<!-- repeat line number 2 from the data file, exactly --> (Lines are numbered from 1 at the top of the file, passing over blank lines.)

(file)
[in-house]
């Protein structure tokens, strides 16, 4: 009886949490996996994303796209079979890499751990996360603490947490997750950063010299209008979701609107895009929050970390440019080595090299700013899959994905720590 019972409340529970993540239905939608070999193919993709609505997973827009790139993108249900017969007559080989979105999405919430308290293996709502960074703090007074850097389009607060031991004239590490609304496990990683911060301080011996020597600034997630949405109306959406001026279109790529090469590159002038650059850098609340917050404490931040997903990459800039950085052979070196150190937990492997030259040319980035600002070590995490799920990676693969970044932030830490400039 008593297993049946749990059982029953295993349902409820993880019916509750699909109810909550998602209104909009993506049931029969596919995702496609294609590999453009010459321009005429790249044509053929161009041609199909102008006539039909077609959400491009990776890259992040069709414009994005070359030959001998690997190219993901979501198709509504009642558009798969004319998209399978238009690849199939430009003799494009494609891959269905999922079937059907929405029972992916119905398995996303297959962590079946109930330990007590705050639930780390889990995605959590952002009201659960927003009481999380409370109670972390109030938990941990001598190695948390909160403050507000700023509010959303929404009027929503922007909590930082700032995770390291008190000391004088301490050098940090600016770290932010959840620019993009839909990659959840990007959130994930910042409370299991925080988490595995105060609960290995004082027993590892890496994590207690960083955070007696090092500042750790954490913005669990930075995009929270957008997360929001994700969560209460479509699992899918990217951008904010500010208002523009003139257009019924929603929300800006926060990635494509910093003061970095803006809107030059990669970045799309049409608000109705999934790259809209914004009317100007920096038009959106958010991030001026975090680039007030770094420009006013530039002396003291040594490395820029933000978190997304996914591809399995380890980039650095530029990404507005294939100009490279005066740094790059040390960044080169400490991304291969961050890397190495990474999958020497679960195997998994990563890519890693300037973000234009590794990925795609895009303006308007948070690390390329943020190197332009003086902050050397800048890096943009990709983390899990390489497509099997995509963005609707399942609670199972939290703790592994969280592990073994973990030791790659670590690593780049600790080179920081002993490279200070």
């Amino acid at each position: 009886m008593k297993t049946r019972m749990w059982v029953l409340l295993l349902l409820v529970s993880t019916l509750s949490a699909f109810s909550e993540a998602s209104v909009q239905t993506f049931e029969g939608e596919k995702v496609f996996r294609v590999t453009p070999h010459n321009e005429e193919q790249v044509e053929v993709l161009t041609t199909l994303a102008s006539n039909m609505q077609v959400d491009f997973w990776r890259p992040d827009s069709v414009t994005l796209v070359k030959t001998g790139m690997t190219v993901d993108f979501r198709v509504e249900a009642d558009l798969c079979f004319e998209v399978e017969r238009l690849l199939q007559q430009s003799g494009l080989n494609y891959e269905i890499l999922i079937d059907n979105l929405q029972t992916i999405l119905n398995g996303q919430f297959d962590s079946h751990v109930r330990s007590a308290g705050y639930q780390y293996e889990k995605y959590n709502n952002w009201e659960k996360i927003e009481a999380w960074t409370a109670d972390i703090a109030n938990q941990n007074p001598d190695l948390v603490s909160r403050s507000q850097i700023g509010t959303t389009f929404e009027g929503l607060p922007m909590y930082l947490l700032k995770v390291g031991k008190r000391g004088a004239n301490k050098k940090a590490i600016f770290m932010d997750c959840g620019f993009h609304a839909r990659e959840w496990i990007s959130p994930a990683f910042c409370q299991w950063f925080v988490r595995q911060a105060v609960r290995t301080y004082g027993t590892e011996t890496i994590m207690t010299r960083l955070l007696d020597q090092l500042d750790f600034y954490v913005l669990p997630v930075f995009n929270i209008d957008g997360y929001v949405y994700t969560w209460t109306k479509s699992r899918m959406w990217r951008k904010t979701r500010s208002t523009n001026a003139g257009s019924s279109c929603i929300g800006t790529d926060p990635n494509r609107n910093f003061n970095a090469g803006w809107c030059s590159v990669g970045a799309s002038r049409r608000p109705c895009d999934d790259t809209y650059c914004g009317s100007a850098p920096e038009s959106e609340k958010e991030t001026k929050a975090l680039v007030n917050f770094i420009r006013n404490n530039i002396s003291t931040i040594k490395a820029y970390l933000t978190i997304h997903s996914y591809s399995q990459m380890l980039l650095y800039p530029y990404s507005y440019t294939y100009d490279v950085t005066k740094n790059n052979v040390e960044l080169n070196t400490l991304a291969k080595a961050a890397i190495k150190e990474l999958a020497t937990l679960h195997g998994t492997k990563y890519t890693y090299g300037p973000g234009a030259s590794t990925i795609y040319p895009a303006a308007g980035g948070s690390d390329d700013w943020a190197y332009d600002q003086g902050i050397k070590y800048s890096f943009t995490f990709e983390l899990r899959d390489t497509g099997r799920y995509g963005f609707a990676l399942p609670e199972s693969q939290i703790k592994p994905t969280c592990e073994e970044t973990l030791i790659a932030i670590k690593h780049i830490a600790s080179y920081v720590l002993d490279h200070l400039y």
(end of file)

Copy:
């Protein structure tokens, strides 16, 4: 009886949490996996994303796209079979890499751990996360603490947490997750950063010299209008979701609107895009929050970390440019080595090299700013899959994905720590 019972409340529970993540239905939608070999193919993709609505997973827009790139993108249900017969007559080989979105999405919430308290293996709502960074703090007074850097389009607060031991004239590490609304496990990683911060301080011996020597600034997630949405109306959406001026279109790529090469590159002038650059850098609340917050404490931040997903990459800039950085052979070196150190937990492997030259040319980035600002070590995490799920990676693969970044932030830490400039 008593297993049946749990059982029953295993349902409820993880019916509750699909109810909550998602209104909009993506049931029969596919995702496609294609590999453009010459321009005429790249044509053929161009041609199909102008006539039909077609959400491009990776890259992040069709414009994005070359030959001998690997190219993901979501198709509504009642558009798969004319998209399978238009690849199939430009003799494009494609891959269905999922079937059907929405029972992916119905398995996303297959962590079946109930330990007590705050639930780390889990995605959590952002009201659960927003009481999380409370109670972390109030938990941990001598190695948390909160403050507000700023509010959303929404009027929503922007909590930082700032995770390291008190000391004088301490050098940090600016770290932010959840620019993009839909990659959840990007959130994930910042409370299991925080988490595995105060609960290995004082027993590892890496994590207690960083955070007696090092500042750790954490913005669990930075995009929270957008997360929001994700969560209460479509699992899918990217951008904010500010208002523009003139257009019924929603929300800006926060990635494509910093003061970095803006809107030059990669970045799309049409608000109705999934790259809209914004009317100007920096038009959106958010991030001026975090680039007030770094420009006013530039002396003291040594490395820029933000978190997304996914591809399995380890980039650095530029990404507005294939100009490279005066740094790059040390960044080169400490991304291969961050890397190495990474999958020497679960195997998994990563890519890693300037973000234009590794990925795609895009303006308007948070690390390329943020190197332009003086902050050397800048890096943009990709983390899990390489497509099997995509963005609707399942609670199972939290703790592994969280592990073994973990030791790659670590690593780049600790080179920081002993490279200070």